PB-D: So grateful to have a wonderful partner who I get to do life with. It was overwhelming at times, but it was also a blessing because I got to witness so many developmental moments with my little baby girl, Zayn. Myles and I got to witness so many milestones.

WCT: How has motherhood changed you?

PB-D: Motherhood has changed me in ways I never thought possible; sacrifice is at the core of your life. It has extended the amount of love and capacity that I thought I possessed and shown me the depth to which caring for another person can expand the borders of who you are. Being a parent really shows you what matters the most in life and that's family. Family is everything.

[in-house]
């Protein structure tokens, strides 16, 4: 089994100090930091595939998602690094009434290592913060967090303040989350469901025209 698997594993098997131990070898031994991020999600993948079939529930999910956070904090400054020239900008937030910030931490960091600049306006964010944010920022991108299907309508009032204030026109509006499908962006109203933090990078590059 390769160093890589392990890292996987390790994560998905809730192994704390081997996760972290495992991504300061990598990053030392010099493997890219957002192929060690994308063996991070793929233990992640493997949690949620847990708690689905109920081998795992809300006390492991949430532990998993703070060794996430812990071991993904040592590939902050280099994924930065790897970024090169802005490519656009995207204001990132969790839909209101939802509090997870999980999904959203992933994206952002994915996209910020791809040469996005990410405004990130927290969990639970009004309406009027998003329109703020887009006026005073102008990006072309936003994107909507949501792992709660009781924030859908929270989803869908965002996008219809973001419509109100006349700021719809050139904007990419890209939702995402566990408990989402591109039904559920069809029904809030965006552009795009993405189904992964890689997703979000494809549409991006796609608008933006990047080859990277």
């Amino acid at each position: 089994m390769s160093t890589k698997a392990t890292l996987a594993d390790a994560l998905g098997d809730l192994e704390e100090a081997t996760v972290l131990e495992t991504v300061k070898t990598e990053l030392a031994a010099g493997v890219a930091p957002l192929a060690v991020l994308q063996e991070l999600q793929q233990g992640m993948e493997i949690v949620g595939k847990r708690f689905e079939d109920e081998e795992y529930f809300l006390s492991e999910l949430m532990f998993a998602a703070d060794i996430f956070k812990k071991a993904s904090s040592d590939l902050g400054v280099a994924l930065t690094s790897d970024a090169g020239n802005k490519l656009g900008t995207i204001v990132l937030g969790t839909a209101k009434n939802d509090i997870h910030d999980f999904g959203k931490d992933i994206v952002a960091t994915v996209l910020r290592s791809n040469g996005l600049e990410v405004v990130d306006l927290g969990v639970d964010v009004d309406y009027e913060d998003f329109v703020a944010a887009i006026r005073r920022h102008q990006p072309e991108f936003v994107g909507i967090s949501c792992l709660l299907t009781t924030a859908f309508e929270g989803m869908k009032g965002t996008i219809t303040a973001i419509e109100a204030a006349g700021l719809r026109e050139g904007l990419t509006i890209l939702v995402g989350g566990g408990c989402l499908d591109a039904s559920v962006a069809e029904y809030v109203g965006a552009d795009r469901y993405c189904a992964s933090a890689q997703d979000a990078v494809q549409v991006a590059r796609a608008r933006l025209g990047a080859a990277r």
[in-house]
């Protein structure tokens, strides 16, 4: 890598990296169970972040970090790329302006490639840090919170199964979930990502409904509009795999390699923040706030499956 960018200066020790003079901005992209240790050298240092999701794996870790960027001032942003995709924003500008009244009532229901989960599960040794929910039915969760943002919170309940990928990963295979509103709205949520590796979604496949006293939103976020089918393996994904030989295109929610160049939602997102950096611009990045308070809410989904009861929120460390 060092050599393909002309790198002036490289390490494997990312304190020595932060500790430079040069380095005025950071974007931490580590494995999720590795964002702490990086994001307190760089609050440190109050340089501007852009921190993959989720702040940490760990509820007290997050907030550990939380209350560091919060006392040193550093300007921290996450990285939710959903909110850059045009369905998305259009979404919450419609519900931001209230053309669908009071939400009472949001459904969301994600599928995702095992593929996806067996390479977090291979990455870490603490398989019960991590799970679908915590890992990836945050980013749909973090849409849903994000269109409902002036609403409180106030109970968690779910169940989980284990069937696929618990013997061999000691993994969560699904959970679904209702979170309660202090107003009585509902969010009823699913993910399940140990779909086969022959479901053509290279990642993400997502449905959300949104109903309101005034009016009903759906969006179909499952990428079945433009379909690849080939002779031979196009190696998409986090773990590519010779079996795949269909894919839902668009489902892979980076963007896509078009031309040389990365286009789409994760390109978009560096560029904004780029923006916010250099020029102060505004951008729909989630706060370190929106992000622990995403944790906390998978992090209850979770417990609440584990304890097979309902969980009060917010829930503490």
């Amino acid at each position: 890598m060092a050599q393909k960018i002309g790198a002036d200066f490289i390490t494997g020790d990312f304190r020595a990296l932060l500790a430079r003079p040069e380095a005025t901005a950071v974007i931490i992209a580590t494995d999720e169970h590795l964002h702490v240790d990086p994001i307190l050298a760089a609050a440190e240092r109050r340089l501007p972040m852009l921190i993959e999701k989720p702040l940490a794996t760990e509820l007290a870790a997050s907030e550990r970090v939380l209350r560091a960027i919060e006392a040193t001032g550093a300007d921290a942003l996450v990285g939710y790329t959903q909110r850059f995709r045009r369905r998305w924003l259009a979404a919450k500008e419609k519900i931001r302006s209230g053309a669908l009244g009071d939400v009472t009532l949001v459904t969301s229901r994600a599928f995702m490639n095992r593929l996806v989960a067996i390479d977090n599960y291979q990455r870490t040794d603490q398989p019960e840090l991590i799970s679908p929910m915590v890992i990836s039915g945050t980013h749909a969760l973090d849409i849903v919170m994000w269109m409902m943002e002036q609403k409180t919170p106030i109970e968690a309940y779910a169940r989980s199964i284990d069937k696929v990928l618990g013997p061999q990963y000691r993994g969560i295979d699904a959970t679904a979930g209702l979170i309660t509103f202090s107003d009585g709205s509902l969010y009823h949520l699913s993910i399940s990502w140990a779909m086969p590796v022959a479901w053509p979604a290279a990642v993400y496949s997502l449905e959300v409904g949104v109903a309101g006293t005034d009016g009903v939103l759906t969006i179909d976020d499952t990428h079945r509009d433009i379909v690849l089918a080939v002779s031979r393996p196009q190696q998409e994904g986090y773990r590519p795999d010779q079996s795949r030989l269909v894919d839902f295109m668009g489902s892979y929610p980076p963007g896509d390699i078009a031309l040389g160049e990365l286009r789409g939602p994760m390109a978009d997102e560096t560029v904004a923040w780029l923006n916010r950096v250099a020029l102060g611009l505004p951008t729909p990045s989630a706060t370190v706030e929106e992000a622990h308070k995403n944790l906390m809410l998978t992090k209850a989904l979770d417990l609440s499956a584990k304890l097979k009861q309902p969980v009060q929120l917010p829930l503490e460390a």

WCT: What made you want to share your story?

PB-D: I really wanted to make sure that there were places in my life that were restored before I could even enter into being a caretaker. My whole life, I have dealt with a lot of trauma and I think in order to move on with my life, I wanted to be completely free.

WCT: How so?

PB-D: I grew up in a time in which I was told that, "children are seen and not heard" and "the secrets that are said in this house, stay here." I felt that those secrets were creating intergenerational trauma that was passed down to me. I wanted to break that cycle of trauma. Now, the curse is broken — there are no more secrets. My life is rooted in a place of divine healing and that chapter of my life is closed.

WCT: Confronting painful subjects can sometimes be freeing.